The ability to degrade elastine is considered a pathogenic factor of Aspergillus fumigatus, and elastase positive strains could purportedly have an increased pulmonary invasiveness. OBJECTIVE: To correlate the in vitro elastase activity of isolates of Aspergillus fumigatus with their clinically invasive capacity. MATERIAL & METHODS: The origins of 22 Aspergillus fumigatus were: 12 invasive pulmonary aspergillosis (8 heart transplant recipients), 6 colonizers (5 cystic fibrosis, 1 heart transplant recipient), 2 aspergillomas, and 2 obtained from environmental sampling. The isolate was inoculated in the central point of the plaque with elastine, and the diameter of growth and diameter of elastase activity were measured after 10 days of incubation. The relation between the diameters of elastase activity and growth was defined as the elastase activity index (EAI). Isolates with a greater diameter of elastase activity than diameter of growth were considered to have a high pathogenic index. RESULTS: The proportion of Aspergillus fumigatus isolated with a high pathogenic index were: invasive pulmonary aspergillosis (12/12) (100%), colonizers (1/6) (17%), aspergilloma (0/2) (0%), air (0/2) (0%). The remaining isolates had low or no elastase activity. CONCLUSIONS: Our data suggest that elastase activity index may provide a clue of pathogenicity in clinical isolates of Aspergillus fumigatus with uncertain significance.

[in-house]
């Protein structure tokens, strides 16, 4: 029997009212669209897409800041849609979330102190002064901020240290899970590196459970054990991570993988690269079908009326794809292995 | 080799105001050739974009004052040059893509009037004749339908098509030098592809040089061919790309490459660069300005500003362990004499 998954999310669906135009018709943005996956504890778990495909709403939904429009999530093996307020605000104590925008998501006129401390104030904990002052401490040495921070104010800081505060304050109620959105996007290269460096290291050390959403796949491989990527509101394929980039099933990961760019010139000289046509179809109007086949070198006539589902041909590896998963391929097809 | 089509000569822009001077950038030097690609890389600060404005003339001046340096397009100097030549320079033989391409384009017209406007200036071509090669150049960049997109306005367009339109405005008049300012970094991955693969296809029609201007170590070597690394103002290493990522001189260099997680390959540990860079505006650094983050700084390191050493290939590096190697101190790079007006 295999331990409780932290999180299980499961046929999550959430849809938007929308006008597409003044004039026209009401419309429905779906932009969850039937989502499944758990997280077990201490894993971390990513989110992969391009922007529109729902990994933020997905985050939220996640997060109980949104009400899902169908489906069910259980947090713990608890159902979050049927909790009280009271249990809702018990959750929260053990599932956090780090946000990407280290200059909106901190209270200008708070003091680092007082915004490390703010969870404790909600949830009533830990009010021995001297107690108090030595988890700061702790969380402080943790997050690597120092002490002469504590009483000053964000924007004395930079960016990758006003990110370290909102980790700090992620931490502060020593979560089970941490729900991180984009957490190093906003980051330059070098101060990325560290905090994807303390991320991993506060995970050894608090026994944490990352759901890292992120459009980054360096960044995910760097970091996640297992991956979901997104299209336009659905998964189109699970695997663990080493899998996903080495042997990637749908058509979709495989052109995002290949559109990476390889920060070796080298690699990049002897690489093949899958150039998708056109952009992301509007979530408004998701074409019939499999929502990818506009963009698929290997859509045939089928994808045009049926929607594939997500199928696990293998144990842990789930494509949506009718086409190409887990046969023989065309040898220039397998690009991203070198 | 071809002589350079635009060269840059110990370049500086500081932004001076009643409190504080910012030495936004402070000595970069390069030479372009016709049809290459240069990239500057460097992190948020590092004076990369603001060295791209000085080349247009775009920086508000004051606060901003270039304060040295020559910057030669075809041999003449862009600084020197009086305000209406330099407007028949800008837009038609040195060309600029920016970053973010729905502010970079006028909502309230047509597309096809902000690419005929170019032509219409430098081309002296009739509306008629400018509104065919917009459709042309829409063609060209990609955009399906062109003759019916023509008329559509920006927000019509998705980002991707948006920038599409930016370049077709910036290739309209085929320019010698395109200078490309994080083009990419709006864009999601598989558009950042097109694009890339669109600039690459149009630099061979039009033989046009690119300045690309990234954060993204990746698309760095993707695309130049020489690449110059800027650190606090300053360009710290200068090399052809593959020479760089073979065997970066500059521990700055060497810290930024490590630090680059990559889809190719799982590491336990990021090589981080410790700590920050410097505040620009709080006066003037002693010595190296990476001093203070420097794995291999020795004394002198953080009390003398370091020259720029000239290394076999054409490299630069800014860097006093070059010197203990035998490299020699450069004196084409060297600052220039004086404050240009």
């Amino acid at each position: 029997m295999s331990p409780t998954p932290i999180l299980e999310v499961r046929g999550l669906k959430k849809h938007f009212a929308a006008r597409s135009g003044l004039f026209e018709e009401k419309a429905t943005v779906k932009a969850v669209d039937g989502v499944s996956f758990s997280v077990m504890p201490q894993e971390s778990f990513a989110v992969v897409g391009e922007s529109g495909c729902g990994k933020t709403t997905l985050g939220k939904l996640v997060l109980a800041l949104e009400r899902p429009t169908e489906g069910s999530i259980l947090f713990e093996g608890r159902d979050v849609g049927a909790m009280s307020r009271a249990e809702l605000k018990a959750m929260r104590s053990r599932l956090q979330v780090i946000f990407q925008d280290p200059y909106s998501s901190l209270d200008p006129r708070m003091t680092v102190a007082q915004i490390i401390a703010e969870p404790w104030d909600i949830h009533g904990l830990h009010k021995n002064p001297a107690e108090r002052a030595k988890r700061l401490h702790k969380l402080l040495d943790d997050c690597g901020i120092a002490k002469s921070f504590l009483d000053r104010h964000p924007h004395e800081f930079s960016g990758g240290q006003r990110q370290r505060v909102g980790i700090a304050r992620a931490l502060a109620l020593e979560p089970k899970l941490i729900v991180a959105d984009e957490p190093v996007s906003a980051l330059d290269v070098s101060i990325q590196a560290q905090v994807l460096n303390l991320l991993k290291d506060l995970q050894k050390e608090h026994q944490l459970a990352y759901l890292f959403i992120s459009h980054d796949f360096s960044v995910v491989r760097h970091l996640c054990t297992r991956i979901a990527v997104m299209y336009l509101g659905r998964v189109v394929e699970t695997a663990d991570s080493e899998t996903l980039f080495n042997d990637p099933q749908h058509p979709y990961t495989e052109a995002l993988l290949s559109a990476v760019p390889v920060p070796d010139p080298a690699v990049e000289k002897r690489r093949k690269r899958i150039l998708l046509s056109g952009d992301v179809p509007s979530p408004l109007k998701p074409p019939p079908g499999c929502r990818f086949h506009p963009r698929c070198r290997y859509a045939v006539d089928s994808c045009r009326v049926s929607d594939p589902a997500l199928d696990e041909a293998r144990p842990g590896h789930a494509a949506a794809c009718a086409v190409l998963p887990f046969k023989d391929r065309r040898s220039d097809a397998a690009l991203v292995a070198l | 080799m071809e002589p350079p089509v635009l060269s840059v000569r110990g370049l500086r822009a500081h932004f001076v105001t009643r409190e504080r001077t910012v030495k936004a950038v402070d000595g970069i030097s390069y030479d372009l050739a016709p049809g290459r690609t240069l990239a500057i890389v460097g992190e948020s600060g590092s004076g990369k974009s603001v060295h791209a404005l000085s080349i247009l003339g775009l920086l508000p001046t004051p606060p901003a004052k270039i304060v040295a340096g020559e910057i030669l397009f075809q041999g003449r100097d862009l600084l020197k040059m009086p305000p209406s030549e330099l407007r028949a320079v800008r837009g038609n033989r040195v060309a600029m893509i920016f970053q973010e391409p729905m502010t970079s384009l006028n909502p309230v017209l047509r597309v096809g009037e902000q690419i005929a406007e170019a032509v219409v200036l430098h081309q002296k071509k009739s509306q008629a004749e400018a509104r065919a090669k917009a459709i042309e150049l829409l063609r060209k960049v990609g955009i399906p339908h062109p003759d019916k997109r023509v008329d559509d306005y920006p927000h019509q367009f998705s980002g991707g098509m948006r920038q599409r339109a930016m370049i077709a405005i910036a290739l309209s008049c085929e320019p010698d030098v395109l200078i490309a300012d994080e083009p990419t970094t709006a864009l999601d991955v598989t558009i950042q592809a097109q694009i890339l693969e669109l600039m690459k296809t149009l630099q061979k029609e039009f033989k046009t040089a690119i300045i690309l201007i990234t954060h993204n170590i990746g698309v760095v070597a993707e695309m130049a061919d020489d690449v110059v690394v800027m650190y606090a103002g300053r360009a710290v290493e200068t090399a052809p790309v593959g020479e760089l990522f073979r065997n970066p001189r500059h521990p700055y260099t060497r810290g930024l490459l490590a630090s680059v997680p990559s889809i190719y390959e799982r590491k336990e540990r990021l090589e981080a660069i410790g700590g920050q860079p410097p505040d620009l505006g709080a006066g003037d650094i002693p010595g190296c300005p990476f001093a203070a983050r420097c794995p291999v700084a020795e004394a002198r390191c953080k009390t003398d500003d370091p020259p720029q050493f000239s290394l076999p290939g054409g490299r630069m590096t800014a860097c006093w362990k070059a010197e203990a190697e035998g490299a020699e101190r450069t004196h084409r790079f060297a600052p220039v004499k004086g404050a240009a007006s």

Full conference title:
38th Interscience Conference on Antimicrobial Agents and Chemotherapy
- ICAAC 38th